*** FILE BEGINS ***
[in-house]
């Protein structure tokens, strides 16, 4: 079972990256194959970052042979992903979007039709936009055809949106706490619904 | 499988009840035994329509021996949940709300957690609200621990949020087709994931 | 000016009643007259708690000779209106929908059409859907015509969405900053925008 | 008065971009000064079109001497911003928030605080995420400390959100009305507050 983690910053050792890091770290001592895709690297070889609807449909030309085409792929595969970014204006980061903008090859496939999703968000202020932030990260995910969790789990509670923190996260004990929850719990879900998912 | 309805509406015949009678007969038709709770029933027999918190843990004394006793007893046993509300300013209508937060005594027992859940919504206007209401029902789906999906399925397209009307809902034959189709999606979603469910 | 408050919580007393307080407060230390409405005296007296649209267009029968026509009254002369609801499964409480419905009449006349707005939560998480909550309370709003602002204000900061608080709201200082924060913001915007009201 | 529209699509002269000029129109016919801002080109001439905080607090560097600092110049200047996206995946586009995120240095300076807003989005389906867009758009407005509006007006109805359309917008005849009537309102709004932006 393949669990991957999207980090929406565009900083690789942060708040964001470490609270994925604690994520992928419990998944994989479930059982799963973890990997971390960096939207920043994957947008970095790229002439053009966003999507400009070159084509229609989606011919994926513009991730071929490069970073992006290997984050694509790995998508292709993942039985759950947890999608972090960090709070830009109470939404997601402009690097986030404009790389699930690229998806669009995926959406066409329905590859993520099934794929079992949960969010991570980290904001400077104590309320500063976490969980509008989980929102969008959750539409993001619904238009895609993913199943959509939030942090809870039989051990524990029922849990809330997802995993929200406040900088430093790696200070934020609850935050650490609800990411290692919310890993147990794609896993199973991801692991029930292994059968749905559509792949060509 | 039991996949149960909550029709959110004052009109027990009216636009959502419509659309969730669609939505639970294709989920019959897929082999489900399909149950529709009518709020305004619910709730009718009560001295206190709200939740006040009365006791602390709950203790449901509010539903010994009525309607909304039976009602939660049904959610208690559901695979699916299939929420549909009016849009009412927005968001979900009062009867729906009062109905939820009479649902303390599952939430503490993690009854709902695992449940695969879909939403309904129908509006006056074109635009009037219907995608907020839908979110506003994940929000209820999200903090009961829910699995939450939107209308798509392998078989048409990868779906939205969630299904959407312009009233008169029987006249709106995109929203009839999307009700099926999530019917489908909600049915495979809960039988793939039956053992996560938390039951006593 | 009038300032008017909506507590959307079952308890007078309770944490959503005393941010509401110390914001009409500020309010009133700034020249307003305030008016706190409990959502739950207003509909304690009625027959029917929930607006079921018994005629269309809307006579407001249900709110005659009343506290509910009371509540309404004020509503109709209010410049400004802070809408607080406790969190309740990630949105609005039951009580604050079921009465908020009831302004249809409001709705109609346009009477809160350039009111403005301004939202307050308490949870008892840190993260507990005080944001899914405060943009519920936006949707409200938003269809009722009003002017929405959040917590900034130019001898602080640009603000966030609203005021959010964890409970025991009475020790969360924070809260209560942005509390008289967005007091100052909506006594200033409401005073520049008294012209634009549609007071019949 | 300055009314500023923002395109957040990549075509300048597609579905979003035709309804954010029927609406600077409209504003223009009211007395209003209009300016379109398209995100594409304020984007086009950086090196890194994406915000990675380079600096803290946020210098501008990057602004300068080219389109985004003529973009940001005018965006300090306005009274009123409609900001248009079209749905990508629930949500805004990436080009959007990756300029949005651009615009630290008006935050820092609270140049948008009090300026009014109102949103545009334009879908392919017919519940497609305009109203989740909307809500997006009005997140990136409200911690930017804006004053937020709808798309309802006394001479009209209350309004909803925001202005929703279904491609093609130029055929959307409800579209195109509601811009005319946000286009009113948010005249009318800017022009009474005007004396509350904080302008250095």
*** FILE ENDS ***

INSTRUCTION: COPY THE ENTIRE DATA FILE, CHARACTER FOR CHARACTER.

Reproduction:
[in-house]
């Protein structure tokens, strides 16, 4: 079972990256194959970052042979992903979007039709936009055809949106706490619904 | 499988009840035994329509021996949940709300957690609200621990949020087709994931 | 000016009643007259708690000779209106929908059409859907015509969405900053925008 | 008065971009000064079109001497911003928030605080995420400390959100009305507050 983690910053050792890091770290001592895709690297070889609807449909030309085409792929595969970014204006980061903008090859496939999703968000202020932030990260995910969790789990509670923190996260004990929850719990879900998912 | 309805509406015949009678007969038709709770029933027999918190843990004394006793007893046993509300300013209508937060005594027992859940919504206007209401029902789906999906399925397209009307809902034959189709999606979603469910 | 408050919580007393307080407060230390409405005296007296649209267009029968026509009254002369609801499964409480419905009449006349707005939560998480909550309370709003602002204000900061608080709201200082924060913001915007009201 | 529209699509002269000029129109016919801002080109001439905080607090560097600092110049200047996206995946586009995120240095300076807003989005389906867009758009407005509006007006109805359309917008005849009537309102709004932006 393949669990991957999207980090929406565009900083690789942060708040964001470490609270994925604690994520992928419990998944994989479930059982799963973890990997971390960096939207920043994957947008970095790229002439053009966003999507400009070159084509229609989606011919994926513009991730071929490069970073992006290997984050694509790995998508292709993942039985759950947890999608972090960090709070830009109470939404997601402009690097986030404009790389699930690229998806669009995926959406066409329905590859993520099934794929079992949960969010991570980290904001400077104590309320500063976490969980509008989980929102969008959750539409993001619904238009895609993913199943959509939030942090809870039989051990524990029922849990809330997802995993929200406040900088430093790696200070934020609850935050650490609800990411290692919310890993147990794609896993199973991801692991029930292994059968749905559509792949060509 | 039991996949149960909550029709959110004052009109027990009216636009959502419509659309969730669609939505639970294709989920019959897929082999489900399909149950529709009518709020305004619910709730009718009560001295206190709200939740006040009365006791602390709950203790449901509010539903010994009525309607909304039976009602939660049904959610208690559901695979699916299939929420549909009016849009009412927005968001979900009062009867729906009062109905939820009479649902303390599952939430503490993690009854709902695992449940695969879909939403309904129908509006006056074109635009009037219907995608907020839908979110506003994940929000209820999200903090009961829910699995939450939107209308798509392998078989048409990868779906939205969630299904959407312009009233008169029987006249709106995109929203009839999307009700099926999530019917489908909600049915495979809960039988793939039956053992996560938390039951006593 | 009038300032008017909506507590959307079952308890007078309770944490959503005393941010509401110390914001009409500020309010009133700034020249307003305030008016706190409990959502739950207003509909304690009625027959029917929930607006079921018994005629269309809307006579407001249900709110005659009343506290509910009371509540309404004020509503109709209010410049400004802070809408607080406790969190309740990630949105609005039951009580604050079921009465908020009831302004249809409001709705109609346009009477809160350039009111403005301004939202307050308490949870008892840190993260507990005080944001899914405060943009519920936006949707409200938003269809009722009003002017929405959040917590900034130019001898602080640009603000966030609203005021959010964890409970025991009475020790969360924070809260209560942005509390008289967005007091100052909506006594200033409401005073520049008294012209634009549609007071019949 | 300055009314500023923002395109957040990549075509300048597609579905979003035709309804954010029927609406600077409209504003223009009211007395209003209009300016379109398209995100594409304020984007086009950086090196890194994406915000990675380079600096803290946020210098501008990057602004300068080219389109985004003529973009940001005018965006300090306005009274009123409609900001248009079209749905990508629930949500805004990436080009959007990756300029949005651009615009630290008006935050820092609270140049948008009090300026009014109102949103545009334009879908392919017919519940497609305009109203989740909307809500997006009005997140990136409200911690930017804006004053937020709808798309309802006394001479009209209350309004909803925001202005929703279904491609093609130029055929959307409800579209195109509601811009005319946000286009009113948010005249009318800017022009009474005007004396509350904080302008250095």